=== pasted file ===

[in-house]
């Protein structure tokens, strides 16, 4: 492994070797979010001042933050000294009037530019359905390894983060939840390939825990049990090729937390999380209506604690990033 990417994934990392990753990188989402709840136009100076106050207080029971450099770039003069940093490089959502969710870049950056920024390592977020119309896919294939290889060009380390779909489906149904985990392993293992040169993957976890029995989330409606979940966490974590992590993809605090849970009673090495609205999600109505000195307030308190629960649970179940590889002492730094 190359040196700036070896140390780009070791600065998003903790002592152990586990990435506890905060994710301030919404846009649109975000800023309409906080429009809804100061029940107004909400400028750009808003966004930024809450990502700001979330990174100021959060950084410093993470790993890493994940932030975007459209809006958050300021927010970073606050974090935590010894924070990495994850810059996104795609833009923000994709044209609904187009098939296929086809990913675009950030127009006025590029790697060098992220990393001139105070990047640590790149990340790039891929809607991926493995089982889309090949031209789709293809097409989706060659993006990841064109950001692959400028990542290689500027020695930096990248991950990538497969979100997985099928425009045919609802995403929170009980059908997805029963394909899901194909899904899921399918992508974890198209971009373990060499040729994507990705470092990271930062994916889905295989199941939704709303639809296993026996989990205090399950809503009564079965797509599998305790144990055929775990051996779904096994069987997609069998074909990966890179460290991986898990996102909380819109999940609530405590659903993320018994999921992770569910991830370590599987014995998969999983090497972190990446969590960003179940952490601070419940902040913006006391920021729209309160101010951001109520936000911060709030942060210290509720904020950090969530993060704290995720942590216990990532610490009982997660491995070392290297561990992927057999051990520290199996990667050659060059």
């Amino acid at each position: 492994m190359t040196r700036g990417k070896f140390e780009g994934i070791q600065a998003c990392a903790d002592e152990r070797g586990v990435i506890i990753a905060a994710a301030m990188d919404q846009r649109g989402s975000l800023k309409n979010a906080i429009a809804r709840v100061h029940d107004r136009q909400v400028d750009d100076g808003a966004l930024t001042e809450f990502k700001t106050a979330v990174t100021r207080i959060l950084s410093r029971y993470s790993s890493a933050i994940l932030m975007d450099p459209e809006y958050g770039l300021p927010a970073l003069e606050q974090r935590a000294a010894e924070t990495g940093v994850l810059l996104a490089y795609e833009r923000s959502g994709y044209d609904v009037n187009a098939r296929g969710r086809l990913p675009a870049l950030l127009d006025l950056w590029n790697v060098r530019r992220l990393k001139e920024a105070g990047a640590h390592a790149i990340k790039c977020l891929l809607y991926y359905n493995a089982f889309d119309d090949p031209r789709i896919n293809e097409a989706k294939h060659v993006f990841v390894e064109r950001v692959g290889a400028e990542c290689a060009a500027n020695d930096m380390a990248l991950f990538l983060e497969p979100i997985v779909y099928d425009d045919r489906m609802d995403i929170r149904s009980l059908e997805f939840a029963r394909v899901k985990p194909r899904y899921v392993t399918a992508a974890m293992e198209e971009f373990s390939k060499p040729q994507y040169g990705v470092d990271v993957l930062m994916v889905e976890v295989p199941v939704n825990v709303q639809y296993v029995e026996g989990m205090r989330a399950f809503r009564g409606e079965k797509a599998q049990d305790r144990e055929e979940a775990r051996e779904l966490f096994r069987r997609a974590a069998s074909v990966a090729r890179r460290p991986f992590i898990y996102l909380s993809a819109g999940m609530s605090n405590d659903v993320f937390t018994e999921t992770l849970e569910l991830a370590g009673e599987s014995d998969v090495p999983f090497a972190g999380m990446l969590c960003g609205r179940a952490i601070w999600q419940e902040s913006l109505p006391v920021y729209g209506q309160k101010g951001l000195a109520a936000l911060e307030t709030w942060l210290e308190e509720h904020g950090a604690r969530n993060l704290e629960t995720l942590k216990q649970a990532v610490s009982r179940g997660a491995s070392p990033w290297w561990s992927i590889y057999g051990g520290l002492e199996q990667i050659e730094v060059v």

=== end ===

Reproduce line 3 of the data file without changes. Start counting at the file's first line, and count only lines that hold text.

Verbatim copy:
């Amino acid at each position: 492994m190359t040196r700036g990417k070896f140390e780009g994934i070791q600065a998003c990392a903790d002592e152990r070797g586990v990435i506890i990753a905060a994710a301030m990188d919404q846009r649109g989402s975000l800023k309409n979010a906080i429009a809804r709840v100061h029940d107004r136009q909400v400028d750009d100076g808003a966004l930024t001042e809450f990502k700001t106050a979330v990174t100021r207080i959060l950084s410093r029971y993470s790993s890493a933050i994940l932030m975007d450099p459209e809006y958050g770039l300021p927010a970073l003069e606050q974090r935590a000294a010894e924070t990495g940093v994850l810059l996104a490089y795609e833009r923000s959502g994709y044209d609904v009037n187009a098939r296929g969710r086809l990913p675009a870049l950030l127009d006025l950056w590029n790697v060098r530019r992220l990393k001139e920024a105070g990047a640590h390592a790149i990340k790039c977020l891929l809607y991926y359905n493995a089982f889309d119309d090949p031209r789709i896919n293809e097409a989706k294939h060659v993006f990841v390894e064109r950001v692959g290889a400028e990542c290689a060009a500027n020695d930096m380390a990248l991950f990538l983060e497969p979100i997985v779909y099928d425009d045919r489906m609802d995403i929170r149904s009980l059908e997805f939840a029963r394909v899901k985990p194909r899904y899921v392993t399918a992508a974890m293992e198209e971009f373990s390939k060499p040729q994507y040169g990705v470092d990271v993957l930062m994916v889905e976890v295989p199941v939704n825990v709303q639809y296993v029995e026996g989990m205090r989330a399950f809503r009564g409606e079965k797509a599998q049990d305790r144990e055929e979940a775990r051996e779904l966490f096994r069987r997609a974590a069998s074909v990966a090729r890179r460290p991986f992590i898990y996102l909380s993809a819109g999940m609530s605090n405590d659903v993320f937390t018994e999921t992770l849970e569910l991830a370590g009673e599987s014995d998969v090495p999983f090497a972190g999380m990446l969590c960003g609205r179940a952490i601070w999600q419940e902040s913006l109505p006391v920021y729209g209506q309160k101010g951001l000195a109520a936000l911060e307030t709030w942060l210290e308190e509720h904020g950090a604690r969530n993060l704290e629960t995720l942590k216990q649970a990532v610490s009982r179940g997660a491995s070392p990033w290297w561990s992927i590889y057999g051990g520290l002492e199996q990667i050659e730094v060059v």